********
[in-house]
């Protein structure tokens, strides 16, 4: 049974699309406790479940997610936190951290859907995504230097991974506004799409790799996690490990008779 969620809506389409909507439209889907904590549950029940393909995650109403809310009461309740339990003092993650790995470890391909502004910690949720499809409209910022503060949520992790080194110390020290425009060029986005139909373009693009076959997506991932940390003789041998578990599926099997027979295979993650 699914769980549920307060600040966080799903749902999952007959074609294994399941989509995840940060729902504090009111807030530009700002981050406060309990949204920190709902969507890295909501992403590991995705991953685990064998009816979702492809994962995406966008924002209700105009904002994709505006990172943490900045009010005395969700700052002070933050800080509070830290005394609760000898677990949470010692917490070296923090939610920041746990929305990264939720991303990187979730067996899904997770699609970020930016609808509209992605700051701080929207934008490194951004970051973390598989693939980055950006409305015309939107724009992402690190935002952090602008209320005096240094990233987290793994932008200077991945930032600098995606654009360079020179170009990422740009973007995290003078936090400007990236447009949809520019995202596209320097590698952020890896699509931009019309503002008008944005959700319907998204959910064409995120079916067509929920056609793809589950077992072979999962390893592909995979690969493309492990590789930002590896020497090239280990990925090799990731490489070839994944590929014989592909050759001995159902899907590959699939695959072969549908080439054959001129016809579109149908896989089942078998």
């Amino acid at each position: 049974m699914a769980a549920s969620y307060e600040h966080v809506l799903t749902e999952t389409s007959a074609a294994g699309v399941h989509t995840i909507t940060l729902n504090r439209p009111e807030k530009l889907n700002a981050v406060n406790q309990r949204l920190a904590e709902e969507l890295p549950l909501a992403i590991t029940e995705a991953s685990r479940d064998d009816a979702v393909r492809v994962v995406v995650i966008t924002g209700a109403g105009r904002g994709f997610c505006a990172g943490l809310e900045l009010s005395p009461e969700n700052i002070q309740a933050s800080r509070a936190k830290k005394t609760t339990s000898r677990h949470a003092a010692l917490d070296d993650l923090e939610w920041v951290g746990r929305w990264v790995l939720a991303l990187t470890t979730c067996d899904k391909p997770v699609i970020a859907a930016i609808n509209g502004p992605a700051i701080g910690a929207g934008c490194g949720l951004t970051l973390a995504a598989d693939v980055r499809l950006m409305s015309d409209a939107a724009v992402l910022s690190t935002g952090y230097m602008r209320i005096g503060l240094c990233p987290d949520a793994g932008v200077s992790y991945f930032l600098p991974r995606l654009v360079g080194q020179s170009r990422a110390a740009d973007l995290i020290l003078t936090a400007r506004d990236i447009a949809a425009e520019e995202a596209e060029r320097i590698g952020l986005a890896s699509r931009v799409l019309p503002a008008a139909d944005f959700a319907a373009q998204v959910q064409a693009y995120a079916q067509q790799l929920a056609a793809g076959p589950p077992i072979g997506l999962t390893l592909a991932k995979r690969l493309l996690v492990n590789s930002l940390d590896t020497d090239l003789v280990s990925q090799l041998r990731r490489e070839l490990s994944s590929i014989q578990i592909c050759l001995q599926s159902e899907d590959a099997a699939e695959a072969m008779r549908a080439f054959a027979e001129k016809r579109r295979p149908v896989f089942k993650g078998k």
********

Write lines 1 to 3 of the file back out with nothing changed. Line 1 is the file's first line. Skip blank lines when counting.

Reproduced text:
[in-house]
């Protein structure tokens, strides 16, 4: 049974699309406790479940997610936190951290859907995504230097991974506004799409790799996690490990008779 969620809506389409909507439209889907904590549950029940393909995650109403809310009461309740339990003092993650790995470890391909502004910690949720499809409209910022503060949520992790080194110390020290425009060029986005139909373009693009076959997506991932940390003789041998578990599926099997027979295979993650 699914769980549920307060600040966080799903749902999952007959074609294994399941989509995840940060729902504090009111807030530009700002981050406060309990949204920190709902969507890295909501992403590991995705991953685990064998009816979702492809994962995406966008924002209700105009904002994709505006990172943490900045009010005395969700700052002070933050800080509070830290005394609760000898677990949470010692917490070296923090939610920041746990929305990264939720991303990187979730067996899904997770699609970020930016609808509209992605700051701080929207934008490194951004970051973390598989693939980055950006409305015309939107724009992402690190935002952090602008209320005096240094990233987290793994932008200077991945930032600098995606654009360079020179170009990422740009973007995290003078936090400007990236447009949809520019995202596209320097590698952020890896699509931009019309503002008008944005959700319907998204959910064409995120079916067509929920056609793809589950077992072979999962390893592909995979690969493309492990590789930002590896020497090239280990990925090799990731490489070839994944590929014989592909050759001995159902899907590959699939695959072969549908080439054959001129016809579109149908896989089942078998």
């Amino acid at each position: 049974m699914a769980a549920s969620y307060e600040h966080v809506l799903t749902e999952t389409s007959a074609a294994g699309v399941h989509t995840i909507t940060l729902n504090r439209p009111e807030k530009l889907n700002a981050v406060n406790q309990r949204l920190a904590e709902e969507l890295p549950l909501a992403i590991t029940e995705a991953s685990r479940d064998d009816a979702v393909r492809v994962v995406v995650i966008t924002g209700a109403g105009r904002g994709f997610c505006a990172g943490l809310e900045l009010s005395p009461e969700n700052i002070q309740a933050s800080r509070a936190k830290k005394t609760t339990s000898r677990h949470a003092a010692l917490d070296d993650l923090e939610w920041v951290g746990r929305w990264v790995l939720a991303l990187t470890t979730c067996d899904k391909p997770v699609i970020a859907a930016i609808n509209g502004p992605a700051i701080g910690a929207g934008c490194g949720l951004t970051l973390a995504a598989d693939v980055r499809l950006m409305s015309d409209a939107a724009v992402l910022s690190t935002g952090y230097m602008r209320i005096g503060l240094c990233p987290d949520a793994g932008v200077s992790y991945f930032l600098p991974r995606l654009v360079g080194q020179s170009r990422a110390a740009d973007l995290i020290l003078t936090a400007r506004d990236i447009a949809a425009e520019e995202a596209e060029r320097i590698g952020l986005a890896s699509r931009v799409l019309p503002a008008a139909d944005f959700a319907a373009q998204v959910q064409a693009y995120a079916q067509q790799l929920a056609a793809g076959p589950p077992i072979g997506l999962t390893l592909a991932k995979r690969l493309l996690v492990n590789s930002l940390d590896t020497d090239l003789v280990s990925q090799l041998r990731r490489e070839l490990s994944s590929i014989q578990i592909c050759l001995q599926s159902e899907d590959a099997a699939e695959a072969m008779r549908a080439f054959a027979e001129k016809r579109r295979p149908v896989f089942k993650g078998k």